The director listed some of the substances phased out to include Chloro fluro carbons and methyl bromide.
He said the substances could be used as refrigerants, fire protector, fumigants and cleaning agents.
Bayero, who is a former National Ozone Officer for Nigeria, said that the substances phased out were contained in the Montreal Protocol of 1987.
He said the phasing out of the substances had assisted in mitigating the effects of climate change.
The Montreal protocol, signed by Nigeria in 1988, was a detailed multilateral agreement signed by many countries of the World for the protection of the ozone layer.
According to him, ozone depleting substances are used in various industrial applications for the manufacturing of foams.
“Global environmental problems are governed by global multilateral agreements and ozone layer depletion is one of them.
“We have been involved in some activities in compliance with the provisions of the Montreal Agreement.
“The major aspect of the agreement is phase out schedules. For developing countries, there are phase out schedules to stop the use of those ozone depleting substances.
“Developed countries are mainly in production of the substances while in Africa, we import and use the chemicals.
“For developing countries like Nigeria, we have achieved the Montreal Protocol of 100 per cent phase out target for the chlorofluorocarbons and helons and we have stopped the importation since 2010,” Bayero said.
He explained that the ministry was also involved in awareness creation for refrigerator technicians, who were directly in contact with the gases.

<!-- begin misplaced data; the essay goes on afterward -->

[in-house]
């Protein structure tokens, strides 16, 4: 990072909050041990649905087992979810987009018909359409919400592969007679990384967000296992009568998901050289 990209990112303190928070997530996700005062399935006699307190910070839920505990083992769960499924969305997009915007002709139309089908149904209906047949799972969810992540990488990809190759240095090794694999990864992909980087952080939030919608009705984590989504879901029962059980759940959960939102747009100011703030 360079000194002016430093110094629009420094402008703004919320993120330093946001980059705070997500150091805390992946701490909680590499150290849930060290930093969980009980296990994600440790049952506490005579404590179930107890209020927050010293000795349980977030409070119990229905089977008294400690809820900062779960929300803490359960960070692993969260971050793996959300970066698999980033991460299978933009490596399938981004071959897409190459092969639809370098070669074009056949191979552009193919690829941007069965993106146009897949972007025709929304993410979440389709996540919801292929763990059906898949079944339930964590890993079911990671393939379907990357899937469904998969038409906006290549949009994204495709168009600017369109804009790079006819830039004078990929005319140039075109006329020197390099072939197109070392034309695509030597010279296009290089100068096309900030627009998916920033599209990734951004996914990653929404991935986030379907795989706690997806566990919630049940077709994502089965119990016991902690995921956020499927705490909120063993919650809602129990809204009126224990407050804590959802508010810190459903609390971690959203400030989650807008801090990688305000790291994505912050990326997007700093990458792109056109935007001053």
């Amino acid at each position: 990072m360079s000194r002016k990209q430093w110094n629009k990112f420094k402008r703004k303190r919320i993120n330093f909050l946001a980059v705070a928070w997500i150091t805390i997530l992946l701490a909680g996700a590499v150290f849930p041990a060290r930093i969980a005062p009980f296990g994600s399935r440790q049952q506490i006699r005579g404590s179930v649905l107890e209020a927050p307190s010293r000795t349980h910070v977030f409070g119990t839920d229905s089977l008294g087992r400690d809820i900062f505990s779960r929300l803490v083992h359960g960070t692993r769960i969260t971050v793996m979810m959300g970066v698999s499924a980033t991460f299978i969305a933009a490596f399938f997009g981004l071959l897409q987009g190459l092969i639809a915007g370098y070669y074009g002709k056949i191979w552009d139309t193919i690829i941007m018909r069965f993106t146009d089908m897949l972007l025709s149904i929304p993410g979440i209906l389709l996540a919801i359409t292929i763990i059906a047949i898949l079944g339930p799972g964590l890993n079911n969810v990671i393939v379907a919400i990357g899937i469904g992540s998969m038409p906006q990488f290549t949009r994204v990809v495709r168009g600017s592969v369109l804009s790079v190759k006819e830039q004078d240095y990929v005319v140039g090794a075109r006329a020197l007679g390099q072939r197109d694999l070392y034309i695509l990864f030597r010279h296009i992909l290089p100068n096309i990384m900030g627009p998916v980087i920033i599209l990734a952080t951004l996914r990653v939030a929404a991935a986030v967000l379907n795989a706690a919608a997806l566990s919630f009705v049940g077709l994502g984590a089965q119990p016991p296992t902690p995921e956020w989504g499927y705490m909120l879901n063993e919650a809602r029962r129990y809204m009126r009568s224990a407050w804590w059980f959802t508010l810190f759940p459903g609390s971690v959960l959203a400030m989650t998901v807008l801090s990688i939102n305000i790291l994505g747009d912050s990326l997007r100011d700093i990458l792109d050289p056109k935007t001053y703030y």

The director said the ministry with the support of the United Nations Environment Programme (UNEP) had also taken its sensitisation programme to secondary schools in order to catch them young.
“Depletion of the ozone layer may contribute to climate change but other factors also cause climate change.
“These depleting substances have very high global warming potential and they are very potent.
“The Montreal protocol has contributed significantly to mitigating effects of climate change because some of the substances are green house gases.
“Inhaling the gases or direct contact with it do not have any health implication but it depletes the ozone layer and causes the dangerous Ultra-Violent B (UV-B) rays of the sun to cause damages on earth.
“The UV rays of the sun could cause skin cancer, eye cataract, depletes biodiversity in the aquatic environment, causes stunted growth in plants,” Bayero said.
The National Ozone Officer in the ministry, Mr Idris Abdul, said that the country had built an ozone village in Ogun to ensure improved technology and as training centre on issues relating to the protection of the ozone layer.
According to him, there is a pilot hydrocarbon refrigerant production plant in the village that has been completed.
He said the purpose for which the plant was established was to produce hydrocarbon refrigerants, which are not ozone depleting.
“Nigeria has abundance of petroleum resources and hydrocarbon refrigerant is made from Liquified Petroleum Gas (LPG).”
Abdul said other depleting substances to be completely phased out by 2030, according to the protocol, was hydrochloro fluoro carbons (HCFCs).
He reaffirmed the ministry’s effort to maintain and ensure the nation’s compliance to global standards on issues of ozone layer preservation.
Mr Olayinka Ibitoye, the president of the National Air Conditioners and Refrigeration Practitioners (NACRP), commended the ministry as well as UNEP for their efforts toward sensitising members of the association.
Ibitoye said the ministry had also provided members of the association with the equipment to work for an ozone-friendly environment.
“We are aware of some of these substances and we now know how to contain them in order not to expose them to the environment in the cause of our work,” Ibitoye said.